Ryan Thigpen, an assistant professor in the Department of Earth and Environmental Sciences in the University of Kentucky College of Arts and Sciences, has co-authored a paper that describes how river erosion may lead to more earthquakes.
The paper, which published this summer in the Geophysical Research Letters, was featured in Scientific American this week.
Working with Sean Gallen from Colorado State University, the geologists suggest that removing so much weight from the crust (through river erosion) may allow parts of the crust to move more quickly, resulting in large earthquakes far from plate boundaries, in places like Eastern Tennessee, where a 4.4 magnitude earthquake occurred just last week. Thigpen and Gallen used a computer model to calculate how the crust in this area would respond to the removal of 500 feet of rock, with results predicting a pattern that corresponded with actual earthquakes that have occurred in the area over the last 100 years.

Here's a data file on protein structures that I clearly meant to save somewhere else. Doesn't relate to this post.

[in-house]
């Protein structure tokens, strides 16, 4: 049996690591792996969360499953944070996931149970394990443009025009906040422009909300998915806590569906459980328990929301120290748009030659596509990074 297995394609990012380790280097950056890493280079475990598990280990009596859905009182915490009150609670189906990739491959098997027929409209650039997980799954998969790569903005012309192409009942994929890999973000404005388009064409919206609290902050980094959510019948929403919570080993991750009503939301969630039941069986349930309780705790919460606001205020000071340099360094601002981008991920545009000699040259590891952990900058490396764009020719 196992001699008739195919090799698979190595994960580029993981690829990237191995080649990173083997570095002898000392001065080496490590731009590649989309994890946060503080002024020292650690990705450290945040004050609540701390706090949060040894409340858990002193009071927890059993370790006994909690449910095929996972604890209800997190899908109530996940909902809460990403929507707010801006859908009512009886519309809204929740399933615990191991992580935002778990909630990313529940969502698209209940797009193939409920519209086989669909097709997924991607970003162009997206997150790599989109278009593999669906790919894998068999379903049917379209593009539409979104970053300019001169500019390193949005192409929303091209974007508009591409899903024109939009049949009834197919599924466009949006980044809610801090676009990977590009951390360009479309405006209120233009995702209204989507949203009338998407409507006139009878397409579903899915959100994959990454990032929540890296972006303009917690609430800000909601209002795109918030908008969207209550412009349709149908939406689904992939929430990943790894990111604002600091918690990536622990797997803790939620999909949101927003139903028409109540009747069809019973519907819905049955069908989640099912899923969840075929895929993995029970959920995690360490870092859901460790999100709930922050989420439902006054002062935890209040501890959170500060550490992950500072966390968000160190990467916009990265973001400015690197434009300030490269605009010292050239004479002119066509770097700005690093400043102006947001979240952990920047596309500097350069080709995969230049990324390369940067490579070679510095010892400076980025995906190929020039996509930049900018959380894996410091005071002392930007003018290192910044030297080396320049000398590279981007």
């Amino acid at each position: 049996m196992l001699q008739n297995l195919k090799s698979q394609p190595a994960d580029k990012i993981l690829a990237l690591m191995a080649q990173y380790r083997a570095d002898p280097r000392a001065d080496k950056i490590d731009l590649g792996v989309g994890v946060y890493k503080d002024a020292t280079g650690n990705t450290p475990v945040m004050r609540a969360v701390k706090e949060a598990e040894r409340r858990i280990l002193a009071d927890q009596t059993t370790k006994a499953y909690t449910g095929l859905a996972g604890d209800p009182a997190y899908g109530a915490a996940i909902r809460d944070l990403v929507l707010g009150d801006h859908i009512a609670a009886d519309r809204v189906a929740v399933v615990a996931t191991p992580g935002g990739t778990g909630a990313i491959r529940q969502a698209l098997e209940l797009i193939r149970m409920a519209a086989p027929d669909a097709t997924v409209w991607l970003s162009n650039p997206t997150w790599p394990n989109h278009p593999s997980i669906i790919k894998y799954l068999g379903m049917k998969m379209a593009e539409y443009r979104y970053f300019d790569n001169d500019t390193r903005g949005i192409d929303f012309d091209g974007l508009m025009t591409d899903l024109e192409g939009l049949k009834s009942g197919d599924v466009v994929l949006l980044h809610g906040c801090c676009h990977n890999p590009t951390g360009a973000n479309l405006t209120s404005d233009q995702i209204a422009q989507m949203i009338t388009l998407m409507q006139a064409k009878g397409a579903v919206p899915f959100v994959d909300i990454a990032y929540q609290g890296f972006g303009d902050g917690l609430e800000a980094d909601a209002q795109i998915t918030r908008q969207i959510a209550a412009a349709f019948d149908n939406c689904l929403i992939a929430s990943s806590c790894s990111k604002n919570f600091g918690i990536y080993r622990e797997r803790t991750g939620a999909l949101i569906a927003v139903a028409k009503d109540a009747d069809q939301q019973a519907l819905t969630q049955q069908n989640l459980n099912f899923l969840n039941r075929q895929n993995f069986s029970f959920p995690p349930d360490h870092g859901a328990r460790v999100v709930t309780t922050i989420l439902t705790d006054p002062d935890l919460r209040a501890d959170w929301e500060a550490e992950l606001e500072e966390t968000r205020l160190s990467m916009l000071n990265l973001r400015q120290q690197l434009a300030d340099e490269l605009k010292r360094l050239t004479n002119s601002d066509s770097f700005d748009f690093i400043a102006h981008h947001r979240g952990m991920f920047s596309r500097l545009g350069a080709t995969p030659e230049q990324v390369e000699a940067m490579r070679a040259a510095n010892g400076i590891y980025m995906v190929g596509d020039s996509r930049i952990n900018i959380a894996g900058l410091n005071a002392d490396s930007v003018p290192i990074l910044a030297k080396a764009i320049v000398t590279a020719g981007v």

"We're taught in introductory geology that the vast majority of earthquakes occur at plate tectonic boundaries, such as in Japan and along the San Andreas fault zone," Thigpen said. "While this is true, it doesn't explain those earthquakes that frequently occur in areas such as the East Tennessee and New Madrid seismic zones. Previously, geologists have speculated about some of the driving mechanisms behind the seismicity but new and sometimes radical ideas are now allowing us to consider this from an entirely new perspective."
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Sean F. Gallen et al. Lithologic Controls on Focused Erosion and Intraplate Earthquakes in the Eastern Tennessee Seismic Zone, Geophysical Research Letters (2018). DOI: 10.1029/2018GL079157